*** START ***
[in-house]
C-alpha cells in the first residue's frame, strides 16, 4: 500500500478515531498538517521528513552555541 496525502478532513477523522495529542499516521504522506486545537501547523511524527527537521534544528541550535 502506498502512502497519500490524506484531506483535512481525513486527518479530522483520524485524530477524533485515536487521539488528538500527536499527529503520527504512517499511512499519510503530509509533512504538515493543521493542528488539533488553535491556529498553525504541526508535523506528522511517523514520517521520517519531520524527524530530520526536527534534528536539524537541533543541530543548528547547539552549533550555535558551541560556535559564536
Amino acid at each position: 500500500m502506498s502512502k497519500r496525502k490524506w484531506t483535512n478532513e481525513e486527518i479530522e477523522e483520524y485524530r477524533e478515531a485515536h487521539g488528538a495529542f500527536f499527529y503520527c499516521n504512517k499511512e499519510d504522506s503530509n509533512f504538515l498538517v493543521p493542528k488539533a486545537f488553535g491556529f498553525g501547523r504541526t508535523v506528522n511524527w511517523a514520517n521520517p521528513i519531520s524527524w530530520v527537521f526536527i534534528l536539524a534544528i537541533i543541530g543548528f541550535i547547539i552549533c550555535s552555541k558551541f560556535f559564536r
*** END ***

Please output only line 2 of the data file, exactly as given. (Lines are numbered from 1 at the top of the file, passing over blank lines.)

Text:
C-alpha cells in the first residue's frame, strides 16, 4: 500500500478515531498538517521528513552555541 496525502478532513477523522495529542499516521504522506486545537501547523511524527527537521534544528541550535 502506498502512502497519500490524506484531506483535512481525513486527518479530522483520524485524530477524533485515536487521539488528538500527536499527529503520527504512517499511512499519510503530509509533512504538515493543521493542528488539533488553535491556529498553525504541526508535523506528522511517523514520517521520517519531520524527524530530520526536527534534528536539524537541533543541530543548528547547539552549533550555535558551541560556535559564536